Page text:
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Award Detail

Doing Business As Name:Norwich University
  • Darlene Olsen
  • (802) 485-2875
  • K. Tabetha Hole
  • Christine Latulippe
  • Michael B McGinnis
Award Date:12/13/2019
Estimated Total Award Amount: $ 650,000
Funds Obligated to Date: $ 650,000
  • FY 2020=$650,000
Start Date:02/01/2020
End Date:01/31/2025
Transaction Type:Grant
Awarding Agency Code:4900
Funding Agency Code:4900
CFDA Number:47.076
Primary Program Source:045176 H-1B FUND, EHR, NSF
Award Title or Description:Promoting Success of Undergraduate STEM Students Through Scholarships, Mentoring, and Curricular Improvements in First-year Mathematics Courses
Federal Award ID Number:1930263
DUNS ID:069912962
Parent DUNS ID:069912962
Program:S-STEM-Schlr Sci Tech Eng&Math
Program Officer:
  • Mark Pauley
  • (703) 292-8658

Awardee Location

Street:158 Harmon Drive
Awardee Cong. District:00

Primary Place of Performance

Organization Name:Norwich University
Street:Norwich University
Cong. District:00

Abstract at Time of Award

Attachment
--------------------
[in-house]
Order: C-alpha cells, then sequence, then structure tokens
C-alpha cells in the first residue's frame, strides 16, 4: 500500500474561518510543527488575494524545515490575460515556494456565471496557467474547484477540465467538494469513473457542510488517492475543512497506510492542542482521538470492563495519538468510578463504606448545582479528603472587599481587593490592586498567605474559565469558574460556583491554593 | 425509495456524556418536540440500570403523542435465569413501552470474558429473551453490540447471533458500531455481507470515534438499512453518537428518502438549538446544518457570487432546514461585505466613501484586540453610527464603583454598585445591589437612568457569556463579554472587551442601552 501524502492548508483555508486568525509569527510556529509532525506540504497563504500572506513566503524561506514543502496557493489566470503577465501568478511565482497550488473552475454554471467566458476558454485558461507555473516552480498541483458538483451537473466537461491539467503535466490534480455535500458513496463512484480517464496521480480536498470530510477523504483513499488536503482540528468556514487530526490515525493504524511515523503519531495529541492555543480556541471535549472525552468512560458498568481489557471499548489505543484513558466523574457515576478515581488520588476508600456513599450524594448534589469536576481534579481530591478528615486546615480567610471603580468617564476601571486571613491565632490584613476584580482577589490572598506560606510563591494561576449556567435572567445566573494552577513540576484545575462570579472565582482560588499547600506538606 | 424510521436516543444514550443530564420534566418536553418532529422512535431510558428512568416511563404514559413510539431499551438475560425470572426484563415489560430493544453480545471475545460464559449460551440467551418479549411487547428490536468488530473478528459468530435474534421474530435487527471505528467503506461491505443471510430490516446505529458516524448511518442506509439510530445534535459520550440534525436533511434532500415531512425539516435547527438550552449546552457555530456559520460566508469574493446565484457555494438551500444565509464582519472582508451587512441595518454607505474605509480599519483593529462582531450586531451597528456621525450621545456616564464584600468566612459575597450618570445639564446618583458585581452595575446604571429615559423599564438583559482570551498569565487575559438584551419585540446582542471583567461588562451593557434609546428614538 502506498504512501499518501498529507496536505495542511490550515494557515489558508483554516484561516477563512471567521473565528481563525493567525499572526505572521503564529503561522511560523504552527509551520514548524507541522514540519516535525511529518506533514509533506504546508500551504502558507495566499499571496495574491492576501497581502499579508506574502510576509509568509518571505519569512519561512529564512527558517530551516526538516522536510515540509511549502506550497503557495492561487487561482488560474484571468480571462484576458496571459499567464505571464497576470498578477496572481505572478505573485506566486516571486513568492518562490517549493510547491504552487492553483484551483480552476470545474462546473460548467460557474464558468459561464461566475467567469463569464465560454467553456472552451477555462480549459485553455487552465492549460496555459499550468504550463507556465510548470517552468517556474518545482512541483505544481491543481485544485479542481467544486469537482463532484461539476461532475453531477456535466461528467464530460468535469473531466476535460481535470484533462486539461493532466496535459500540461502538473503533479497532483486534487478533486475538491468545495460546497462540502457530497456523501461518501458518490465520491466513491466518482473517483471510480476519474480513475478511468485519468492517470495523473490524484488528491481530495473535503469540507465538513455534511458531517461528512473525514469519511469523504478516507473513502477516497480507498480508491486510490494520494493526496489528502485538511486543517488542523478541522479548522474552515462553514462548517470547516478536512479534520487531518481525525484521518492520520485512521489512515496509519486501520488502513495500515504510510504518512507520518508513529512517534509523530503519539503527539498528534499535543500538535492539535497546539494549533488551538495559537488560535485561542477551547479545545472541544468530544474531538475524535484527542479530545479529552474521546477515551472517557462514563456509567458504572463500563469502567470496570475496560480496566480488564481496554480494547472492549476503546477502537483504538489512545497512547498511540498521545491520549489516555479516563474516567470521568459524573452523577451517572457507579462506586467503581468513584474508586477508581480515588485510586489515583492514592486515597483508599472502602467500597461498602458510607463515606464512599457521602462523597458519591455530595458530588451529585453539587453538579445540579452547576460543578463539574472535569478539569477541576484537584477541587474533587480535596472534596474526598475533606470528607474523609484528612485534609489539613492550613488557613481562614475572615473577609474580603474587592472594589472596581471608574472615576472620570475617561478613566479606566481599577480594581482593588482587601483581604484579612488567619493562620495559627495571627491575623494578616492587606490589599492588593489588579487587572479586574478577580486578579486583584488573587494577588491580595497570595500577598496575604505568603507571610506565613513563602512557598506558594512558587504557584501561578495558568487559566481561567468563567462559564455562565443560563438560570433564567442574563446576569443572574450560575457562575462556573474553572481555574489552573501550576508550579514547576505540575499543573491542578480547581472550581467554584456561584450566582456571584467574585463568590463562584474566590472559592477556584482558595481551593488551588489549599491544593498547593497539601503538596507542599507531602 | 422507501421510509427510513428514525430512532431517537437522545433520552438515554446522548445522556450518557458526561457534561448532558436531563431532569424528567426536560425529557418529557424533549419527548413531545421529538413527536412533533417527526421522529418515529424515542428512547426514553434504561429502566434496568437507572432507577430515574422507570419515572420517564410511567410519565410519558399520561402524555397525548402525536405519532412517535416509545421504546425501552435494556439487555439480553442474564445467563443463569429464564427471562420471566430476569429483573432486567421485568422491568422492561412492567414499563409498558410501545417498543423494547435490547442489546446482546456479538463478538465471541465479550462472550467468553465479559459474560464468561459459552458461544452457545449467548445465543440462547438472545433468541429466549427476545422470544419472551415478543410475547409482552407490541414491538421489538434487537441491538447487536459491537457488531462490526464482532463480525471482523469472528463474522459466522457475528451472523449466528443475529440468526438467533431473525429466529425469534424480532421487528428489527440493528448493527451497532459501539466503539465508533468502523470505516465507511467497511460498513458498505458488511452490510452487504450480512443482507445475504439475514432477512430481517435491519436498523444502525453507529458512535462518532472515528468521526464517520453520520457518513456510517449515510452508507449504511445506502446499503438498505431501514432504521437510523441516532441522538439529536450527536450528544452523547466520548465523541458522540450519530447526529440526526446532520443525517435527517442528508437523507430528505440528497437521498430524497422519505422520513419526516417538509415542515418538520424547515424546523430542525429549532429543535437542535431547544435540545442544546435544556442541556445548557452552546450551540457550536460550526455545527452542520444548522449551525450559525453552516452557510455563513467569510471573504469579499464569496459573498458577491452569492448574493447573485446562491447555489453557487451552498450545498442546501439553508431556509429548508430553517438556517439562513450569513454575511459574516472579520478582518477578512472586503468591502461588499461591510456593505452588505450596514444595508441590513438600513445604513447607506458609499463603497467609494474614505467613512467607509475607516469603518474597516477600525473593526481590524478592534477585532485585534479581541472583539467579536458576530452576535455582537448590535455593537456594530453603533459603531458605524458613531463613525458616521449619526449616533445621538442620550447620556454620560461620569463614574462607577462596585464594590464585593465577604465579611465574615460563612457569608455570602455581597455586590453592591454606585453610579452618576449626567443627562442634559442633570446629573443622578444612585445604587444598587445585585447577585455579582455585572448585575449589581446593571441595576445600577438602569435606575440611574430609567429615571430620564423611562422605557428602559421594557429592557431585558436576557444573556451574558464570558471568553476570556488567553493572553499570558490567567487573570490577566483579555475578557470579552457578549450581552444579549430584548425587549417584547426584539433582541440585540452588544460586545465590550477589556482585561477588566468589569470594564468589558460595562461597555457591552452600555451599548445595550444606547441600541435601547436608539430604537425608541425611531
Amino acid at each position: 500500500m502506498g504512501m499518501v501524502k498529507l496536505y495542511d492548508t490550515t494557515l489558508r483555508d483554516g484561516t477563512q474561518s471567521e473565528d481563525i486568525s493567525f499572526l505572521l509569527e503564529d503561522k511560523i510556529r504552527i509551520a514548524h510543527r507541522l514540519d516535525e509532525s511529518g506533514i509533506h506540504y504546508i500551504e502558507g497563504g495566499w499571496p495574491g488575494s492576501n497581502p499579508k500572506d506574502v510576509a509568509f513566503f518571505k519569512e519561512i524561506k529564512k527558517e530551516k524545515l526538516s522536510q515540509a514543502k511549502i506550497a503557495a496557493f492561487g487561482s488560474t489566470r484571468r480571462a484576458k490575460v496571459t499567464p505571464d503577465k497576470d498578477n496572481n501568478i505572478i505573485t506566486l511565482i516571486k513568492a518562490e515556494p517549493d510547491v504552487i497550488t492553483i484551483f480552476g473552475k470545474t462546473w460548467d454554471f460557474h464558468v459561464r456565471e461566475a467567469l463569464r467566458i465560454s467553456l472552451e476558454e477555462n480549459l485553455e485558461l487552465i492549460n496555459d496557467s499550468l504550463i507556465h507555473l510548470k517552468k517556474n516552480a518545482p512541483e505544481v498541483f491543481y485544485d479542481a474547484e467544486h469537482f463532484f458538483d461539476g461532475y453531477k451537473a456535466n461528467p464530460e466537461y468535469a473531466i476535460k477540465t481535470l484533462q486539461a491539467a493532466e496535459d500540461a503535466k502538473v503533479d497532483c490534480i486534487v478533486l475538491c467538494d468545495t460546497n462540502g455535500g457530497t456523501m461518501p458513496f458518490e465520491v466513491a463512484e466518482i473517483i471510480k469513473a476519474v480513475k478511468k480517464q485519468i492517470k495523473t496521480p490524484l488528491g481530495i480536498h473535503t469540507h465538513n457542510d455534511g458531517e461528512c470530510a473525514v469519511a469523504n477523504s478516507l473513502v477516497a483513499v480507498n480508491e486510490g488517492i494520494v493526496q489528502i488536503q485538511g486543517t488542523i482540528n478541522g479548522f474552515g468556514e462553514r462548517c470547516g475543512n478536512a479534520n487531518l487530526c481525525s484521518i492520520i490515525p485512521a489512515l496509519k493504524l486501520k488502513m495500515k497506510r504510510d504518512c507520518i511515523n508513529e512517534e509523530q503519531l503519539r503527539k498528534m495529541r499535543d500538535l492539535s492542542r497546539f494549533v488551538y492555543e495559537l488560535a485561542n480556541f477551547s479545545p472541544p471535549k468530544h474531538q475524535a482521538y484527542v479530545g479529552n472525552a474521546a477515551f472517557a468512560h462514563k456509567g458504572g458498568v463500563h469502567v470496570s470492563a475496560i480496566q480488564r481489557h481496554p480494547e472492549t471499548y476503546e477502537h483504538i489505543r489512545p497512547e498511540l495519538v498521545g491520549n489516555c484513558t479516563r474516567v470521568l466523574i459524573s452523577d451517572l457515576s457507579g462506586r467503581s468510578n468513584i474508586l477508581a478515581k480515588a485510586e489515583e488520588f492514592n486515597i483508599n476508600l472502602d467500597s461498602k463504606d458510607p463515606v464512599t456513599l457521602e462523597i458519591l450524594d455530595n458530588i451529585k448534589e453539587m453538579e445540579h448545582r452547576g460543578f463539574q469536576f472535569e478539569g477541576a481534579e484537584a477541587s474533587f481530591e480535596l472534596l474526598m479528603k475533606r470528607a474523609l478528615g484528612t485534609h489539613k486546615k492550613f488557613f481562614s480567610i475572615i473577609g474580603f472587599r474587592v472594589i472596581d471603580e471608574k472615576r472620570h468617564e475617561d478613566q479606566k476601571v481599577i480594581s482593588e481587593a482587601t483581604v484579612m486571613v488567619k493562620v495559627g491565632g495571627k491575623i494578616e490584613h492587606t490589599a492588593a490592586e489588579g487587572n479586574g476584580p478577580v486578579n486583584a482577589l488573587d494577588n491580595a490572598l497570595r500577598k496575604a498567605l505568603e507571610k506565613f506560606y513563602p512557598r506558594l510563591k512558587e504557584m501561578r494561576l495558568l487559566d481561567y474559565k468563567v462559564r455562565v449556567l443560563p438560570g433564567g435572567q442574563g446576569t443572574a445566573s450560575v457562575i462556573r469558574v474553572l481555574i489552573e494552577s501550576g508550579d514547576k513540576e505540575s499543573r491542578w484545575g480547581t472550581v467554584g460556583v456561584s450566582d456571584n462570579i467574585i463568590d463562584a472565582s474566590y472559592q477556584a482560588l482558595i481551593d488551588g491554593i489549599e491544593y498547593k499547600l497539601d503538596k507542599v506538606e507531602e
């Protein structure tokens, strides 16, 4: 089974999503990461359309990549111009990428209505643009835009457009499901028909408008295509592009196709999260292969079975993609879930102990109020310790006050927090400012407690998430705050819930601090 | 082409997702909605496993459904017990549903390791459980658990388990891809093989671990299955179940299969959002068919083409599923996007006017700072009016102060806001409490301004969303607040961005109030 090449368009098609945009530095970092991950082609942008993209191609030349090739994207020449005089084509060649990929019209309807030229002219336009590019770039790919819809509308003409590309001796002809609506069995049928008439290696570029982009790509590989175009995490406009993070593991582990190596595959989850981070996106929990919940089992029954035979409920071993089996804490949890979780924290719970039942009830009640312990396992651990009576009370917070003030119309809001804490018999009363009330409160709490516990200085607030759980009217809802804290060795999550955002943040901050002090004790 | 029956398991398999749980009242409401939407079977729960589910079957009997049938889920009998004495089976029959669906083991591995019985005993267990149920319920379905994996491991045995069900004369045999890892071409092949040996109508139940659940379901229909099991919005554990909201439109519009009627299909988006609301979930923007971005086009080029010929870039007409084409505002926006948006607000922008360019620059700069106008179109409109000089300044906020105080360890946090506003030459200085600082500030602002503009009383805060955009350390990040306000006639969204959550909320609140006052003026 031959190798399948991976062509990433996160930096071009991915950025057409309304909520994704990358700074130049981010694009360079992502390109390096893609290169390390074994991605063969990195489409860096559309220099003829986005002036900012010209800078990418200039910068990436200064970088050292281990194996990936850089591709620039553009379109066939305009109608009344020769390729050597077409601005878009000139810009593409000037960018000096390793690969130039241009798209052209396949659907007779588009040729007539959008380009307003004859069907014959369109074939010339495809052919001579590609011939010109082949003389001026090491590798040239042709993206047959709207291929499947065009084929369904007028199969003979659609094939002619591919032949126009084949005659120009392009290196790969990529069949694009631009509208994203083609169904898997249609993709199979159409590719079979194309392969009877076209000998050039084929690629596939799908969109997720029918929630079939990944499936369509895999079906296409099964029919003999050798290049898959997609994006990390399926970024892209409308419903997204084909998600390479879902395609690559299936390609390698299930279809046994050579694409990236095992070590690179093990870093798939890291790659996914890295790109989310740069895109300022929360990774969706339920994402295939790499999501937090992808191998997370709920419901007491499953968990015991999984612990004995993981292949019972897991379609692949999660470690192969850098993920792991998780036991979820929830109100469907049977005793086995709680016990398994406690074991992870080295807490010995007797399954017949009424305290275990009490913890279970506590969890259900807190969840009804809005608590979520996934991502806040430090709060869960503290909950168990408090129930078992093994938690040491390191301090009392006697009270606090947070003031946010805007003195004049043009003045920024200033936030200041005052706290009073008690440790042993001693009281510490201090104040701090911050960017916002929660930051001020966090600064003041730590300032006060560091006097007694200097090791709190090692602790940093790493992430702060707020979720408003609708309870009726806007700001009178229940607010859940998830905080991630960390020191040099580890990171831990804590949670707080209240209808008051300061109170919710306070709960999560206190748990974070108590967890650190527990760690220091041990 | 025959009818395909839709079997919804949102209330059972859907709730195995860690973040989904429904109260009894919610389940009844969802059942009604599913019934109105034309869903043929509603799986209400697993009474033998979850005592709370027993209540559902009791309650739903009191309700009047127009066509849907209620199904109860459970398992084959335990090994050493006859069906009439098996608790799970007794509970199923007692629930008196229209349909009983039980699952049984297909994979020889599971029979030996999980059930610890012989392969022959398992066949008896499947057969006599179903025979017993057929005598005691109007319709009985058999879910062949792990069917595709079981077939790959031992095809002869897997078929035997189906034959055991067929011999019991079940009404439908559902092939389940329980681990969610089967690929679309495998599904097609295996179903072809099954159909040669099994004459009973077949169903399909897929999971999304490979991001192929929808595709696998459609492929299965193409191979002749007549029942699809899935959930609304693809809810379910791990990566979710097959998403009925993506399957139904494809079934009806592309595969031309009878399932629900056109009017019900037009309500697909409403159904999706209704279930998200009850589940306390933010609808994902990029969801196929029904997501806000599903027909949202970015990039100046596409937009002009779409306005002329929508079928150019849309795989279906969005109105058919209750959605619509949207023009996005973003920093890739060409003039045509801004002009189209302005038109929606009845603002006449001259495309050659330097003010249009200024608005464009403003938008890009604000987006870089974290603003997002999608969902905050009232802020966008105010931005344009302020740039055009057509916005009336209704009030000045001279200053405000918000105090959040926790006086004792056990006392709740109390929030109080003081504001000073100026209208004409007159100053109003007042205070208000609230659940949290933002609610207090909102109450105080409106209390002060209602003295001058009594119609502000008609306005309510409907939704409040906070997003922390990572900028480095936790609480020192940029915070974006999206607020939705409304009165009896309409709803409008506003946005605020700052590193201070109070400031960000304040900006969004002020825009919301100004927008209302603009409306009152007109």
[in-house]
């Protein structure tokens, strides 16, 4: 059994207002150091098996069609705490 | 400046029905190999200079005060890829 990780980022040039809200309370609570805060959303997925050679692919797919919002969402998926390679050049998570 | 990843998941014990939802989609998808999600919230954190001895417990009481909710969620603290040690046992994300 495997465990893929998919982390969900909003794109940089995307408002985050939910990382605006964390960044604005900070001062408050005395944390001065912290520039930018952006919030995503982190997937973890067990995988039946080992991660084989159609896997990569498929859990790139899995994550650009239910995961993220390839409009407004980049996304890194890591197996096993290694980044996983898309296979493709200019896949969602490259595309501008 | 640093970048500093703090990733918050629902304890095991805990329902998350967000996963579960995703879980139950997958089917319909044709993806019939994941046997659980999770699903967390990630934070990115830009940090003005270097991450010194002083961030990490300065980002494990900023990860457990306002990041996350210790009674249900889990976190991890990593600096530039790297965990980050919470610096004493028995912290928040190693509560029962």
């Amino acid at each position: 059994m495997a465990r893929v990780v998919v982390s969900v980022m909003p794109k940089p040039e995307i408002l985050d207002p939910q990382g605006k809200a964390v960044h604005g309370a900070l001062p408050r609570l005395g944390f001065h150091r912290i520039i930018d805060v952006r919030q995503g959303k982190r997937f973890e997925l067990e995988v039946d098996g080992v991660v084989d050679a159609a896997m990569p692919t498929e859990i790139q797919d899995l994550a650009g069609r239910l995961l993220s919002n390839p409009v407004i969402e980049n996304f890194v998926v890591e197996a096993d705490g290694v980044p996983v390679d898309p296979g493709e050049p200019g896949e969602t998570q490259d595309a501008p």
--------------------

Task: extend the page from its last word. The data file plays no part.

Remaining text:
This project will help meet the nation’s need for skilled scientists, mathematicians, engineers, and technicians. It will do so by providing scholarships and other supports to help undergraduate students earn a STEM degree. Over five-years, the project will award four-year scholarships to twenty-two students at Norwich University, a private military college that serves both Corps of Cadets and civilian students. These Scholars will pursue bachelor's degrees in biochemistry, biology, chemistry, mathematics, neuroscience, or physics. The project team will also implement and study the effects of evidence-based curricular and extracurricular activities, such as peer tutoring, mentoring, and community building. Participation in these activities is expected to support the Scholars to graduation and prepare them to enter the workforce or graduate STEM programs. Through these efforts, the project expects to help meet the national need for qualified STEM professionals in both the military and civilian workforce. The overall goal of this project is to increase STEM degree completion of low-income, high-achieving undergraduates with demonstrated financial need. The project team recognizes that students who enter college with less experience in mathematics are less likely to graduate with a degree in a STEM discipline. Based on that knowledge, the research aims of this project are to: 1) measure the benefits of corequisite implementation of precalculus and calculus to help students complete the required calculus sequence by the end of their first year; 2) implement and assess a leadership training program to improve the communication and leadership skills of peer tutors in mathematics courses; and 3) measure the effect of improved academic, financial, and career support for the Scholars across their academic career at the University. Research on these practices will contribute to the knowledge base about effective supports for increasing recruitment, retention, and graduation of STEM majors, particularly among low-income students. This project is funded by the NSF Scholarships in Science, Technology, Engineering, and Mathematics Program, which seeks to increase the number of low-income academically talented students with demonstrated financial need who earn degrees in STEM fields. It also aims to improve the education of future STEM workers and to generate knowledge about academic success, retention, transfer, graduation, and academic/career pathways of low-income students. This award reflects NSF's statutory mission and has been deemed worthy of support through evaluation using the Foundation's intellectual merit and broader impacts review criteria.

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